Inspired by 100-year-old voting

Published 9:05 pm Thursday, July 19, 2018

We hope we’re wrong, but it’s likely that most people won’t go to the polls to take part in Tuesday’s election. Actually, that’s probably sugar coating it a bit too much.

Only 17 percent of registered Troup County voters cast a ballot in May during the primary elections, which included local races. It’s hard to say how many people will take part in Tuesday’s run-off, but traditionally run-offs have a lower turnout than primaries.

People who don’t vote often have a lot of reasons why. Some of the more common reasons are that they didn’t have time or just weren’t that interested in the election.

We understand that life is busy. There’s always another project to do at work and there’s only so much time in a day, but voting is one of our most important rights as American citizens.

That’s why we were so inspired by 100-year-old Anne Mudrack, a Troup County voter who says she takes part in every election. She had her son, Vince, take her to the polls on Wednesday so that she could cast her ballot.

She said she’s taken part in elections all over the country and wasn’t going to miss this one.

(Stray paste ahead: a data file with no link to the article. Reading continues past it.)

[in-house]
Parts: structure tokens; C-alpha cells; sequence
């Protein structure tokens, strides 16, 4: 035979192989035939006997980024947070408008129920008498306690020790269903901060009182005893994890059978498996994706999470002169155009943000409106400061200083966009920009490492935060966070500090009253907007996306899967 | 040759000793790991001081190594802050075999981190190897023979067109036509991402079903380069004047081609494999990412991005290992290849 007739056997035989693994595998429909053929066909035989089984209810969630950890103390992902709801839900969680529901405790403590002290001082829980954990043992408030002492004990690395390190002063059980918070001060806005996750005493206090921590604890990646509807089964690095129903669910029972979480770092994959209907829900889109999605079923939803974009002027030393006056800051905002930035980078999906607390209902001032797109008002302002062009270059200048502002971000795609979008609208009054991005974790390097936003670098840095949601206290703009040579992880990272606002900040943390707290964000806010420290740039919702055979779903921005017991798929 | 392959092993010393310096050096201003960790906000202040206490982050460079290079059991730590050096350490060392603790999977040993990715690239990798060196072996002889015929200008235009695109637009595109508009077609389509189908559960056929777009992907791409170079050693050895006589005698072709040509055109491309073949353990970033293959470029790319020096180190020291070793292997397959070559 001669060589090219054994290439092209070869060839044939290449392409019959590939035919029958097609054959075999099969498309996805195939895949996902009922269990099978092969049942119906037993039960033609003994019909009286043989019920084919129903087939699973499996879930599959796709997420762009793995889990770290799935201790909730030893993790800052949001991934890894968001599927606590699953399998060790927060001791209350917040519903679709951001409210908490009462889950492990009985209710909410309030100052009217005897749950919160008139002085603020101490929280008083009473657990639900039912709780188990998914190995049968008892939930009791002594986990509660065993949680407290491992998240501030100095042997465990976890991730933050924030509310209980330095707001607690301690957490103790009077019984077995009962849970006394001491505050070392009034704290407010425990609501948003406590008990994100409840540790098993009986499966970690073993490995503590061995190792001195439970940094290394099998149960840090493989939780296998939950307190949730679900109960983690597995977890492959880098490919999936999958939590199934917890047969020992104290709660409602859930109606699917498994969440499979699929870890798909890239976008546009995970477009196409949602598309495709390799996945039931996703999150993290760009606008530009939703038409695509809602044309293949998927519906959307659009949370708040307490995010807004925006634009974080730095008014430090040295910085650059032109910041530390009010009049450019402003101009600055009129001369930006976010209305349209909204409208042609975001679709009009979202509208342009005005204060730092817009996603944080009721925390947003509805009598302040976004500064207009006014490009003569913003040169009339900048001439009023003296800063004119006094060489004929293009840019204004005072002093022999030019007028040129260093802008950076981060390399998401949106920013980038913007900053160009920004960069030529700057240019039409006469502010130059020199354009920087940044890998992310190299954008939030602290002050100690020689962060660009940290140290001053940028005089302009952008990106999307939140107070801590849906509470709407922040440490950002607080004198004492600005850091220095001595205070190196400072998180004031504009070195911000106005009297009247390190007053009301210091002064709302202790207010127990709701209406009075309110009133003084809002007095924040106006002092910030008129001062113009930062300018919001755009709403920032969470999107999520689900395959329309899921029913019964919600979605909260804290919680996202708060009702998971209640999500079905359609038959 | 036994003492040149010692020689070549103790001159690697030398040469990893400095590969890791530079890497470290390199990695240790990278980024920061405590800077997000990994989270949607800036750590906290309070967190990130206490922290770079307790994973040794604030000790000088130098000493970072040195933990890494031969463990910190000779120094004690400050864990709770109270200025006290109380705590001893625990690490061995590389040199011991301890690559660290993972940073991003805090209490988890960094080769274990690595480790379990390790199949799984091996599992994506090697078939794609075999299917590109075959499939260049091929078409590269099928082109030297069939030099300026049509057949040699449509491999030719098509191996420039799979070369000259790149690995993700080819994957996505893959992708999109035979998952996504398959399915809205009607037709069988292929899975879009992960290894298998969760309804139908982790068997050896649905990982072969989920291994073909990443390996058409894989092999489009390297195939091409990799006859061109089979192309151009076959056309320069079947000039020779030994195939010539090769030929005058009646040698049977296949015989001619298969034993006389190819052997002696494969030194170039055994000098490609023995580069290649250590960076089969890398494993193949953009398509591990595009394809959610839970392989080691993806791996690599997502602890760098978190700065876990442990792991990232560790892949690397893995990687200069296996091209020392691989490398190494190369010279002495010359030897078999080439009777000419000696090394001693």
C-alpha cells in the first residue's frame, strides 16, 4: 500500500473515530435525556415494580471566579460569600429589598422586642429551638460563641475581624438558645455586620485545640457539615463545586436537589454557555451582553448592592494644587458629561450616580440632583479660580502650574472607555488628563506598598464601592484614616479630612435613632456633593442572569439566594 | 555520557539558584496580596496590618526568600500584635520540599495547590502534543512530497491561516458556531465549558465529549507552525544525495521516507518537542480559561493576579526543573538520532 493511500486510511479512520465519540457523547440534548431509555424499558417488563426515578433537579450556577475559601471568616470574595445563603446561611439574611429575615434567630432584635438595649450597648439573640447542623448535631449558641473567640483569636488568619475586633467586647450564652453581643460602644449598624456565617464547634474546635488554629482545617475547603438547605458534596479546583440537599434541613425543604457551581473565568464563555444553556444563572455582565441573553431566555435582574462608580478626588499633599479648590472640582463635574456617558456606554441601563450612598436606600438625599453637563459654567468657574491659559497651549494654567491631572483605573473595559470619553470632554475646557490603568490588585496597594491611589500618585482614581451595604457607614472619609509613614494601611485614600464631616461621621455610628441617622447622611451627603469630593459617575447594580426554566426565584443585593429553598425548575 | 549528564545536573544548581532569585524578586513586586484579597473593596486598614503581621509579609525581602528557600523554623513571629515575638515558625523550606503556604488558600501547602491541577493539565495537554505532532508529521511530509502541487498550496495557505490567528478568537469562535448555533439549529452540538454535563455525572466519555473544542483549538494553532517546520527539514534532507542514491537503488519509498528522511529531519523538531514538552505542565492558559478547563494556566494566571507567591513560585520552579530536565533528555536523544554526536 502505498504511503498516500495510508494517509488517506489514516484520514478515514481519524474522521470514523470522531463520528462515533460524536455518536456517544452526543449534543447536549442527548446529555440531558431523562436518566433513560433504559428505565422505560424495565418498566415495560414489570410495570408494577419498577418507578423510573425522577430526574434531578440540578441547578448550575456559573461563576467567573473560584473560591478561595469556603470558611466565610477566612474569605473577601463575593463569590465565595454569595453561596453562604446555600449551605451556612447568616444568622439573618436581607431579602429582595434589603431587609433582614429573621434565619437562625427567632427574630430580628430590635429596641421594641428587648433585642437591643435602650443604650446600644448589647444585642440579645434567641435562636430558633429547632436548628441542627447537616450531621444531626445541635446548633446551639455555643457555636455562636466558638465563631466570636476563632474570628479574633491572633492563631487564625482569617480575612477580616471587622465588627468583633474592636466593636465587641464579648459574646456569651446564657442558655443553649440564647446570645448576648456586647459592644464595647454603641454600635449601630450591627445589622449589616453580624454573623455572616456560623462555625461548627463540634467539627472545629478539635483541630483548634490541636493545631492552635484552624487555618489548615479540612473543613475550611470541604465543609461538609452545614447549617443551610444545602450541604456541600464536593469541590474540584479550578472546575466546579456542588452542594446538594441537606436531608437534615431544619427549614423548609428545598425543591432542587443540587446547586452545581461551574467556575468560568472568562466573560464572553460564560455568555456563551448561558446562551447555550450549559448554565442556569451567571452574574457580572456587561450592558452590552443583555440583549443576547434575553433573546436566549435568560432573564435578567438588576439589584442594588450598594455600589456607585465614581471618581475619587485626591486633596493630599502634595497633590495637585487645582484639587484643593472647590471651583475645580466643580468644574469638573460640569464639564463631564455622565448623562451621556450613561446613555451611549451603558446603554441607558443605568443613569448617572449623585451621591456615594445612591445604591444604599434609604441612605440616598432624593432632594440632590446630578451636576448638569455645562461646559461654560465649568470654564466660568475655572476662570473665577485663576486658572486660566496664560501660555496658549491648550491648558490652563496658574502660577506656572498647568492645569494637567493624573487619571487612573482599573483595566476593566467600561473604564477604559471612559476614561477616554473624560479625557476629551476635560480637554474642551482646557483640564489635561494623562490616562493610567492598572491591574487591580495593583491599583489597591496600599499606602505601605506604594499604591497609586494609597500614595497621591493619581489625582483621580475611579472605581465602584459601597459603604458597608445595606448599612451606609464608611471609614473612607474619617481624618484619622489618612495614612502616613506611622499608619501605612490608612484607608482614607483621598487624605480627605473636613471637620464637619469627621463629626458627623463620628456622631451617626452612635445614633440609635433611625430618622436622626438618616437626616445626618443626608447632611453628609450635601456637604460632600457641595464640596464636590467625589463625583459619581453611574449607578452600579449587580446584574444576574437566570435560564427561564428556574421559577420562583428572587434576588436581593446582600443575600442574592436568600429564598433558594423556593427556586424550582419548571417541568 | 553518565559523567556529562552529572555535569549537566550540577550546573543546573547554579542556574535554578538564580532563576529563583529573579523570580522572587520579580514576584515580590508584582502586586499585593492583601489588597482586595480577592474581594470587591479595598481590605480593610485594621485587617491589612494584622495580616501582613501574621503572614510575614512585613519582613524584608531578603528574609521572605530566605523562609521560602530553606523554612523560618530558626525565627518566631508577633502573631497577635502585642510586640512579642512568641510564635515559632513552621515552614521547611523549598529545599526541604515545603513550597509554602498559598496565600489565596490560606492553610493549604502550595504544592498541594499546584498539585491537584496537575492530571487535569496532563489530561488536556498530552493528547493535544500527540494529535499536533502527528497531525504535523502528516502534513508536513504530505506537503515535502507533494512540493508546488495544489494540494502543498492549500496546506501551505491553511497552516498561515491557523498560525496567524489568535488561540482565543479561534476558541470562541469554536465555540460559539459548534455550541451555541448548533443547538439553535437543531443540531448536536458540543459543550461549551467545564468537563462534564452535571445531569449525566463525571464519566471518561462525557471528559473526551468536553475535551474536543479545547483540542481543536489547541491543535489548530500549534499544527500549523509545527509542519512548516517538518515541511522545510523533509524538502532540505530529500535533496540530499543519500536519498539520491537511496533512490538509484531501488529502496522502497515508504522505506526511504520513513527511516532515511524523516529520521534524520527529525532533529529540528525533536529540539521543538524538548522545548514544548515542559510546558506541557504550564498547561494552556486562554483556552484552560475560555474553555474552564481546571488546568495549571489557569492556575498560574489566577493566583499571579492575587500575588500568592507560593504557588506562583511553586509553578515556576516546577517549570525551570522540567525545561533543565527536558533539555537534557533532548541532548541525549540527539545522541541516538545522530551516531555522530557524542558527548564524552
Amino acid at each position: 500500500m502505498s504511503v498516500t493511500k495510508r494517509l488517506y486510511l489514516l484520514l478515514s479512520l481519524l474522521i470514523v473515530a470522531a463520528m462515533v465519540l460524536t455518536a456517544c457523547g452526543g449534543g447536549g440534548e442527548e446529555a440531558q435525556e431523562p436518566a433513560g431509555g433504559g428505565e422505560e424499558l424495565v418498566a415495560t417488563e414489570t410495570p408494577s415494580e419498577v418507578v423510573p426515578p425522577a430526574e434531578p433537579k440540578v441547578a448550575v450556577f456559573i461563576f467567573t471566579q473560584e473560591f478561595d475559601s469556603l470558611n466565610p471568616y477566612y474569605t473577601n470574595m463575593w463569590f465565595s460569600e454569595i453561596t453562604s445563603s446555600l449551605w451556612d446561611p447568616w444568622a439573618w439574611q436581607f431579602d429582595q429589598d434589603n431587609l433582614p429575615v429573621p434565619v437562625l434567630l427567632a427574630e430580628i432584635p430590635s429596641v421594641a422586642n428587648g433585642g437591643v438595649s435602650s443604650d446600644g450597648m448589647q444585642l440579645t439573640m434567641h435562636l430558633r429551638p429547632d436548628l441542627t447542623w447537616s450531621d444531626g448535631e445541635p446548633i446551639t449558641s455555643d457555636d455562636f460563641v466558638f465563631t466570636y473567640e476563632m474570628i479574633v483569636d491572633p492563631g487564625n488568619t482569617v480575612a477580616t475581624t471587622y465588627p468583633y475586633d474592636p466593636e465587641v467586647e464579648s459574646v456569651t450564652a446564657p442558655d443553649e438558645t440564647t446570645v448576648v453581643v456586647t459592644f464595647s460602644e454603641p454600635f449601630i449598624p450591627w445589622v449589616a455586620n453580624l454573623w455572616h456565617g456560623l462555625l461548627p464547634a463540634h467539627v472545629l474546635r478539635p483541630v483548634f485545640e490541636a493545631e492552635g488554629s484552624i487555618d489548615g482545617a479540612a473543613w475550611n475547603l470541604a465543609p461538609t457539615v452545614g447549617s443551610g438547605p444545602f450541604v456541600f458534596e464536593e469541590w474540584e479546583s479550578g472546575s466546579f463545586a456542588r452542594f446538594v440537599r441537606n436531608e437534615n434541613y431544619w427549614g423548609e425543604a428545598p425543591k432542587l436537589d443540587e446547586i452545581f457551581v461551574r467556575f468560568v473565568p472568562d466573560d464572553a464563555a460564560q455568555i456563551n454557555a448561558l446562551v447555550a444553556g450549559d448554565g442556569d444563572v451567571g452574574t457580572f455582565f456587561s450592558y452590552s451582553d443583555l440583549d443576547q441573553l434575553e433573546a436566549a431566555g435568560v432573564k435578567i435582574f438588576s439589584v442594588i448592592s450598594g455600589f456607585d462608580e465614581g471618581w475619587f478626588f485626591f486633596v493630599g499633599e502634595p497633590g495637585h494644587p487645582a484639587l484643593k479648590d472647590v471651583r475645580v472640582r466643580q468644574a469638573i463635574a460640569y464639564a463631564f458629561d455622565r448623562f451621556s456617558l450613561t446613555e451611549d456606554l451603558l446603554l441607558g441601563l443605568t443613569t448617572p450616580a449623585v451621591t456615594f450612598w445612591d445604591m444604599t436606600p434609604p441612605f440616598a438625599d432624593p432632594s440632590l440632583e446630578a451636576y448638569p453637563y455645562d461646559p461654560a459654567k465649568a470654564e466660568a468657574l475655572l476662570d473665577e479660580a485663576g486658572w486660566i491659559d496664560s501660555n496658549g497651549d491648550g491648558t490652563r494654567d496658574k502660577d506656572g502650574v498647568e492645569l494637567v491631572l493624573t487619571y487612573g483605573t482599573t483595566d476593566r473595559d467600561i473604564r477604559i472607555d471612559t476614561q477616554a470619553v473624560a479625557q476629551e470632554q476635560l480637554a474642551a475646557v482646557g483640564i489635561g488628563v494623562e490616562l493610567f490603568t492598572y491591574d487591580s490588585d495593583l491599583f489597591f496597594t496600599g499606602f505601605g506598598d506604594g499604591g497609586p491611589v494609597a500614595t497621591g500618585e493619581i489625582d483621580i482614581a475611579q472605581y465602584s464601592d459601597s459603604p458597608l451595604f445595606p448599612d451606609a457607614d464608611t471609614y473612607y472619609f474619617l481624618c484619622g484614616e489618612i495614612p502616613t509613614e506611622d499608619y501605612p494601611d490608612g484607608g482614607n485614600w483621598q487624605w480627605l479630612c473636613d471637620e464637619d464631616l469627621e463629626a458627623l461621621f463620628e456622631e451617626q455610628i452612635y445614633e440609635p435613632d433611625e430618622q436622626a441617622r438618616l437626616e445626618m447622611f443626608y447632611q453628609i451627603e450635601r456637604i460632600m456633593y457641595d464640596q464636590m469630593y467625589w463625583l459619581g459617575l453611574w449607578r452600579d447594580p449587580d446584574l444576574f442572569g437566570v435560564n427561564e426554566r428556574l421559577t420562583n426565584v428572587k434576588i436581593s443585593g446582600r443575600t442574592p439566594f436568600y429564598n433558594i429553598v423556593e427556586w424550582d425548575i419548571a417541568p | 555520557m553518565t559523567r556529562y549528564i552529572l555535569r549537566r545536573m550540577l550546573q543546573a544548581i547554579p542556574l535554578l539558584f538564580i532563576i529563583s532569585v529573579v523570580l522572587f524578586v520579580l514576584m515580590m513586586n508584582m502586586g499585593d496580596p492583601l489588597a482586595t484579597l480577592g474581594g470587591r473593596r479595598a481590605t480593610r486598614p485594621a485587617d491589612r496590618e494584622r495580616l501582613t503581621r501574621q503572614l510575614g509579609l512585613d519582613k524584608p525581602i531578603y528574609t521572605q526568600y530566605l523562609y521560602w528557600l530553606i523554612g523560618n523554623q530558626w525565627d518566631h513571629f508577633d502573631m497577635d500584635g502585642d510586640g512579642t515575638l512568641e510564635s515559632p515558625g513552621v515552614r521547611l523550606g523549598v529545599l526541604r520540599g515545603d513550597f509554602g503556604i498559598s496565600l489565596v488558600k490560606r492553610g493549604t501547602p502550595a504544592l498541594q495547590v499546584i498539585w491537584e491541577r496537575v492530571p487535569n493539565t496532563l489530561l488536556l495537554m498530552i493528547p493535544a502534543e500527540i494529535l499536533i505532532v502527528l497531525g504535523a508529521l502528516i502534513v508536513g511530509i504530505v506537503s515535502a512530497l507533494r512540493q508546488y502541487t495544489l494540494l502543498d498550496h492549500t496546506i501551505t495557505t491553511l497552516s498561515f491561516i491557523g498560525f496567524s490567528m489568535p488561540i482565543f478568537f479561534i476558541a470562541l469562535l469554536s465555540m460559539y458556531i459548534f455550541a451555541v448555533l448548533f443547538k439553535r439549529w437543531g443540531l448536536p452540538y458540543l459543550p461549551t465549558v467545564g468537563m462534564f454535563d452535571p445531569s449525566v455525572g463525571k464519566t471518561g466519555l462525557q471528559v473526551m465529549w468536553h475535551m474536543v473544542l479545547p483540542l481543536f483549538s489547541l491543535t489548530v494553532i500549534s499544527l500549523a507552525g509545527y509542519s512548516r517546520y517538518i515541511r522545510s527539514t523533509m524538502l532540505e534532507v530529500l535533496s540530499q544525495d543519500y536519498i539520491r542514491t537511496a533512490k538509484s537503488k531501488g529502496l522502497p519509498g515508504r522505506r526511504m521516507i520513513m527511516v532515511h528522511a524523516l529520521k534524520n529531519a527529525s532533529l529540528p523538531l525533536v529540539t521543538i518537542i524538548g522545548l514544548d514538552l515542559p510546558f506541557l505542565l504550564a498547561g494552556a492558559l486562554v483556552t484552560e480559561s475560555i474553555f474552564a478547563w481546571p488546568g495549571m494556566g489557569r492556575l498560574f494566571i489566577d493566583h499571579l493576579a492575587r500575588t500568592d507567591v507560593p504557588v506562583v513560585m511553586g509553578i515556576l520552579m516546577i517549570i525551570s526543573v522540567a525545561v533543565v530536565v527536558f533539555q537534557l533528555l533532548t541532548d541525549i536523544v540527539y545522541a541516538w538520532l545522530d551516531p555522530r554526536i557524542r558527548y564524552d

We wish others would take on that same attitude.

We understand that the never-ending political campaign ads are annoying to many and that talk of the election has probably run its course.

Even with all that said, the men and woman elected in November will be the people leading our state into the future, and that’s something all of us should care about.

Tuesday’s run-off election includes four of the biggest positions in the state — depending on if you vote Democrat or Republican — and every vote counts. On Tuesday, every vote probably counts a little bit more, with only a small fraction of registered voters expected to vote.

If you don’t believe us, look just over the state line, where a state senate election in Valley, Alabama is currently too close to call. Six votes separate the top two candidates, with provisional ballots still to come.

There’s probably a few people who stayed home this past week, but now wish they’d voted in that election.

There are a lot of people who will stay home Tuesday in Georgia and choose not to vote in this election, meaning a small percentage of voters are likely to decide who moves on in the race for the next governor, lieutenant governor, secretary of state and state school superintendent.  Don’t miss your chance to have your say on this election. Follow Mudrack’s lead and get to the polls.